Mosquitoes with West Nile virus found in Merced County

07/21/2014 7:57 PM

07/21/2014 10:14 PM

West Nile-carrying mosquitoes have been detected in Merced County, the first indication of local virus activity this year, officials at the Mosquito Abatement District said Monday.

Three mosquito samples and one sentinel chicken sample tested positive for the virus. The samples were collected in Merced, Hilmar and Dos Palos.

Allan Inman, manager at the Merced County Mosquito Abatement District, said officials have issued a mosquito warning for those areas, but it is believed that there is more virus activity across the county than what has been detected.

“You look at all these areas, and you see how spread out they are,” Inman said. “It’s probable that (virus activity) is all over Merced.”

Inman said officials received a heads up from the Fresno Westside Mosquito Abatement District in Firebaugh on Thursday when mosquito samples that tested positive for West Nile were found near Merced County lines. Testing on Friday showed West Nile activity was present in Merced.

Statewide, 11 West Nile cases in people have been reported, including three in Stanislaus County and two in Fresno County.

Inman said that although no human infections in Merced have been reported, people should take precautions. He recommends that people follow the five D’s to protect themselves from mosquito bites:

Dusk and Dawn: Stay indoors during dusk and dawn when mosquitoes are biting.

Dress: Wear clothing that will protect the skin from bites.

DEET: Use mosquito repellent containing DEET.

Drain: Empty standing water around the house.

Because mosquitoes breed anywhere there is moisture, Inman urges residents to stay away from bike paths along creeks. “You are at risk if you are walking and using those bicycle paths in Merced,” he said.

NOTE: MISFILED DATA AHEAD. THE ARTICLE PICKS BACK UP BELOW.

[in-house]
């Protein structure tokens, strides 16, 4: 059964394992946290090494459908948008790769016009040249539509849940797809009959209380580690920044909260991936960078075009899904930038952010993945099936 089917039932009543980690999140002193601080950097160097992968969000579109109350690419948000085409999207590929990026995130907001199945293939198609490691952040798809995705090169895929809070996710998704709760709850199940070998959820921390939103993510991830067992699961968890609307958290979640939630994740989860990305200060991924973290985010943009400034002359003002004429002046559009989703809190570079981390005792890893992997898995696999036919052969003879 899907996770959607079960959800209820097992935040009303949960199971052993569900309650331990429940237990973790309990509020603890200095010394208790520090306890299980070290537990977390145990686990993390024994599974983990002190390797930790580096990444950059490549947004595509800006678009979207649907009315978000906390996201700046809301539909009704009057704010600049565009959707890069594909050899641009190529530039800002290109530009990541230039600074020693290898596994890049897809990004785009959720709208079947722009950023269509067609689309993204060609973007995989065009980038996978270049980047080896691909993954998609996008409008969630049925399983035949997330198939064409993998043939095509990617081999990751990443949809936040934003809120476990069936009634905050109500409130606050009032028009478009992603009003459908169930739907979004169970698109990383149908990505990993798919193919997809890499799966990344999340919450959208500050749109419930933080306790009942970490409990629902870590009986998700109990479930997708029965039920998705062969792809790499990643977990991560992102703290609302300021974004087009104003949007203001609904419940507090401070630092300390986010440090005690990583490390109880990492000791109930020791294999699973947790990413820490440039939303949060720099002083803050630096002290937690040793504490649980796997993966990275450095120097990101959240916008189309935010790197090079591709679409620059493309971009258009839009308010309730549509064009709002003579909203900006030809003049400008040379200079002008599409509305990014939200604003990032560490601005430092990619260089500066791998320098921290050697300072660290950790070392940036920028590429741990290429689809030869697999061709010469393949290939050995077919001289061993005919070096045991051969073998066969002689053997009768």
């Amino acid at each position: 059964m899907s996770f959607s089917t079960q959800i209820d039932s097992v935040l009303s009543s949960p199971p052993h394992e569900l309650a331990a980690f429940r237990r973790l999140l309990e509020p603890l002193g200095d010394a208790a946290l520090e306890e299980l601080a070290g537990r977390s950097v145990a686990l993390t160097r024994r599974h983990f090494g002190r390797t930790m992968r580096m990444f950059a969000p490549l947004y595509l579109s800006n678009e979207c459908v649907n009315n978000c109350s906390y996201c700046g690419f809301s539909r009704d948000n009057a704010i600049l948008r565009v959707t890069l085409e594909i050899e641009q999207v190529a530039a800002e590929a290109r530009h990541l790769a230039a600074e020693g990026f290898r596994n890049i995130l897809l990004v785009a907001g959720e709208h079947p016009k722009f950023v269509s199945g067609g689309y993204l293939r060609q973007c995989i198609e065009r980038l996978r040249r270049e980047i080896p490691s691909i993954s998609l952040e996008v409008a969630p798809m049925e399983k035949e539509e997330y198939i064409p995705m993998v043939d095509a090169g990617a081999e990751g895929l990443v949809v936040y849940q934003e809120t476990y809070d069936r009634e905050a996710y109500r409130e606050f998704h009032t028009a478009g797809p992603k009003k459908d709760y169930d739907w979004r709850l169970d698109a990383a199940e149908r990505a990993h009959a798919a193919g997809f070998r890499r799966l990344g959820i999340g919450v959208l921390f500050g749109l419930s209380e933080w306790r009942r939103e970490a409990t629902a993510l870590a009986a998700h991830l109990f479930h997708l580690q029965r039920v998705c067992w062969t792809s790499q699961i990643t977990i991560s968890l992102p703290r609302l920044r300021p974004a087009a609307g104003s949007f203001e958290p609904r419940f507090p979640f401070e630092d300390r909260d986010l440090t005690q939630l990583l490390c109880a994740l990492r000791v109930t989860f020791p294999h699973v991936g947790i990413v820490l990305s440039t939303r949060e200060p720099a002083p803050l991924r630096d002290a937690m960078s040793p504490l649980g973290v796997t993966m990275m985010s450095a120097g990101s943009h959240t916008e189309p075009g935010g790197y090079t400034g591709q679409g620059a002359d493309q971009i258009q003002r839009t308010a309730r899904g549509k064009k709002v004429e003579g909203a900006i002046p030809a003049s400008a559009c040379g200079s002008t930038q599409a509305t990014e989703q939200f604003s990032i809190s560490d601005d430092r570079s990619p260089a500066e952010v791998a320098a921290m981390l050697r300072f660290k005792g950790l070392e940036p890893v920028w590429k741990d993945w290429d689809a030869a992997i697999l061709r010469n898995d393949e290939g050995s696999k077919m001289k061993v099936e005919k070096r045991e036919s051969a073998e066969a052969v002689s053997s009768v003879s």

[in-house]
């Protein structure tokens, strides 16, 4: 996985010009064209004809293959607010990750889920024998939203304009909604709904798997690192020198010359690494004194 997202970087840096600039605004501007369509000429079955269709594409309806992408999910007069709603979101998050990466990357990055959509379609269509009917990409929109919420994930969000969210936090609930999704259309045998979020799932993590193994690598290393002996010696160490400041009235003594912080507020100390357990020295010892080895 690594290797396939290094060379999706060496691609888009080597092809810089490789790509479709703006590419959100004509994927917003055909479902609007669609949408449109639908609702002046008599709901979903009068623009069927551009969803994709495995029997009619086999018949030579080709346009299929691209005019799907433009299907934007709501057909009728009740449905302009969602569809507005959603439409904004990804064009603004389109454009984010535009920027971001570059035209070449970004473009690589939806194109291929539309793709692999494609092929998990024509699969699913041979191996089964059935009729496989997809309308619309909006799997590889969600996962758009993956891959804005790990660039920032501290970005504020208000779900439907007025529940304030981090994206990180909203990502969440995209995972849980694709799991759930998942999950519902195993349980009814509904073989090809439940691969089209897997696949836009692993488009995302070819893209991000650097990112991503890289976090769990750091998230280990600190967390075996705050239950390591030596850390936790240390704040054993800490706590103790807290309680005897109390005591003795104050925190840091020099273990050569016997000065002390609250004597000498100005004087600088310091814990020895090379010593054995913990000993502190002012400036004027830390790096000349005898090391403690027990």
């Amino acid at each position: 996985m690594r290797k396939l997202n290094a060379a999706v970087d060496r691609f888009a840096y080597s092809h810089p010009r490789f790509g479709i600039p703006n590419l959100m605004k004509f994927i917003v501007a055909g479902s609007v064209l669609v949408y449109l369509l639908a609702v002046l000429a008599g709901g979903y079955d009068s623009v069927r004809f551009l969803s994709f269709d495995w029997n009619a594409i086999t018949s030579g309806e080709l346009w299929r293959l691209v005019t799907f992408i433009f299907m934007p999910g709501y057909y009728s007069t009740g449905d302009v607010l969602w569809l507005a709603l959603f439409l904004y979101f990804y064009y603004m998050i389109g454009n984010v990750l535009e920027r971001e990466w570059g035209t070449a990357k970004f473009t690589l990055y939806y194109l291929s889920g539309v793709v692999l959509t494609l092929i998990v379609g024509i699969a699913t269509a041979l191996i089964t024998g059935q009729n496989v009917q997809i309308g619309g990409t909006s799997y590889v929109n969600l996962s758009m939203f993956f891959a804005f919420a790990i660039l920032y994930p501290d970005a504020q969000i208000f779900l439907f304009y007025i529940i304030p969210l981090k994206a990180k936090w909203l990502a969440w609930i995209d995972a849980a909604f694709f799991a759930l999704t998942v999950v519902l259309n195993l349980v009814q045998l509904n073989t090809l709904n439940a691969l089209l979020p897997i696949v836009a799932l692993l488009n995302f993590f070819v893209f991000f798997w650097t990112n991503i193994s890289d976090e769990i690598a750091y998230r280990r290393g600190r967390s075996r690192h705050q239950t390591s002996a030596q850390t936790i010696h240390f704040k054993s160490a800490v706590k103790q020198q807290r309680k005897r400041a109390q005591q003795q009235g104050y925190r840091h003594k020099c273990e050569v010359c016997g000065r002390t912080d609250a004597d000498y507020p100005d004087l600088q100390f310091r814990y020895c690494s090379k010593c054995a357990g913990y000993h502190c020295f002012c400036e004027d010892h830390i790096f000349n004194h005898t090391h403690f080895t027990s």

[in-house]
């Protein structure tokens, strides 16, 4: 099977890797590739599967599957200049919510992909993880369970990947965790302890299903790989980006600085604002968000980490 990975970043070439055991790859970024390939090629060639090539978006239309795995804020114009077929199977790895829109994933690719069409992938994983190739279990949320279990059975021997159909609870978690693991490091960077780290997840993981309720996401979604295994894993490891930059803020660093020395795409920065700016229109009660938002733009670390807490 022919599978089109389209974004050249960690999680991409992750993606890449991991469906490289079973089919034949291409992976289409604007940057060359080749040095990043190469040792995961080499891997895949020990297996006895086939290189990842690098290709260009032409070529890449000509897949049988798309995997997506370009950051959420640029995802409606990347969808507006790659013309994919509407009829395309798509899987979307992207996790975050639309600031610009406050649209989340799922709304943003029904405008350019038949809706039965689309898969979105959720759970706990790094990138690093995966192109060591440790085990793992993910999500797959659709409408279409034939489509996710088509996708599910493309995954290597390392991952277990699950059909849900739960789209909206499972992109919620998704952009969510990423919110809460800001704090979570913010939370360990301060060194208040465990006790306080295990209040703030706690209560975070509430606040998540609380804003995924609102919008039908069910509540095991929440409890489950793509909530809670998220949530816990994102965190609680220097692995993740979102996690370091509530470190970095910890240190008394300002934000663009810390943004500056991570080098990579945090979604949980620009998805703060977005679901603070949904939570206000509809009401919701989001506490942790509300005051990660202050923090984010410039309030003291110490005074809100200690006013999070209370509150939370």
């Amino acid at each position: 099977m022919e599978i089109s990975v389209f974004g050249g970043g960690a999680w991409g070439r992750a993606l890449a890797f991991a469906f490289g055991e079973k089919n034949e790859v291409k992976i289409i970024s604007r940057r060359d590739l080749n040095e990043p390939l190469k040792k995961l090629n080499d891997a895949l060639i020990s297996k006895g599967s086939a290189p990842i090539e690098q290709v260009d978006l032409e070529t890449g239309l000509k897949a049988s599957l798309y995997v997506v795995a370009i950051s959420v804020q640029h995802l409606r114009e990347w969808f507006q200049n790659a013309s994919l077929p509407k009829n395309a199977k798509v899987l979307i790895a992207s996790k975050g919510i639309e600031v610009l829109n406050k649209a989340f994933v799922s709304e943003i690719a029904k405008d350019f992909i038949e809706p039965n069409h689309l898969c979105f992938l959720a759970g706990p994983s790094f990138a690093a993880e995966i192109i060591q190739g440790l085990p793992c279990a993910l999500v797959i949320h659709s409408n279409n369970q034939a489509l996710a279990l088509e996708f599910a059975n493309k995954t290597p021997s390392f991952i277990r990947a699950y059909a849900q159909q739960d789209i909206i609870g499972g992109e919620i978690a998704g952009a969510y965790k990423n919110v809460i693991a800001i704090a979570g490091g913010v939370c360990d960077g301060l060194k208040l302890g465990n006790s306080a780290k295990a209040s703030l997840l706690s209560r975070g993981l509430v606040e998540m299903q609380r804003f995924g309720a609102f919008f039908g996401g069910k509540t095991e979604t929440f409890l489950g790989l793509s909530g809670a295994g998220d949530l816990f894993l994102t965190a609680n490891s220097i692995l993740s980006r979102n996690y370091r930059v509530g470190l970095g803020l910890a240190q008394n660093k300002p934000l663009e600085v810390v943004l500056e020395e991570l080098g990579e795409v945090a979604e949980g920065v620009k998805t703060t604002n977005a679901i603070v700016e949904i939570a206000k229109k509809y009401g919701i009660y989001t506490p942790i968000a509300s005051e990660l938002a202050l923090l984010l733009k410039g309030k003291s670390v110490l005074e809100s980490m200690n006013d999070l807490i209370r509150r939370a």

In response to the findings of virus activity, the Dos Palos area was sprayed with mosquito control treatment Sunday night. District officials plan on ground spraying the bicycle paths Tuesday night in Merced, and administering aerial treatments as early as Thursday night, if weather permits. Inman explained that according to Environmental Protection Agency regulations, mosquito treatment cannot be sprayed with wind speeds above 10 mph.

Last year, 21 sentinel chickens, eight mosquitoes and 38 birds tested positive for West Nile in Merced County. No cases of infected humans were reported last year. Inman said 2005 and 2012 were the years with the most positive cases. In 2012, 13 human cases were reported.

According to the Centers for Disease Control and Prevention, most people infected with West Nile virus will have no symptoms. About one in five people who are infected will develop a fever with other symptoms, and about 1 percent of infected people develop a serious neurological illness.

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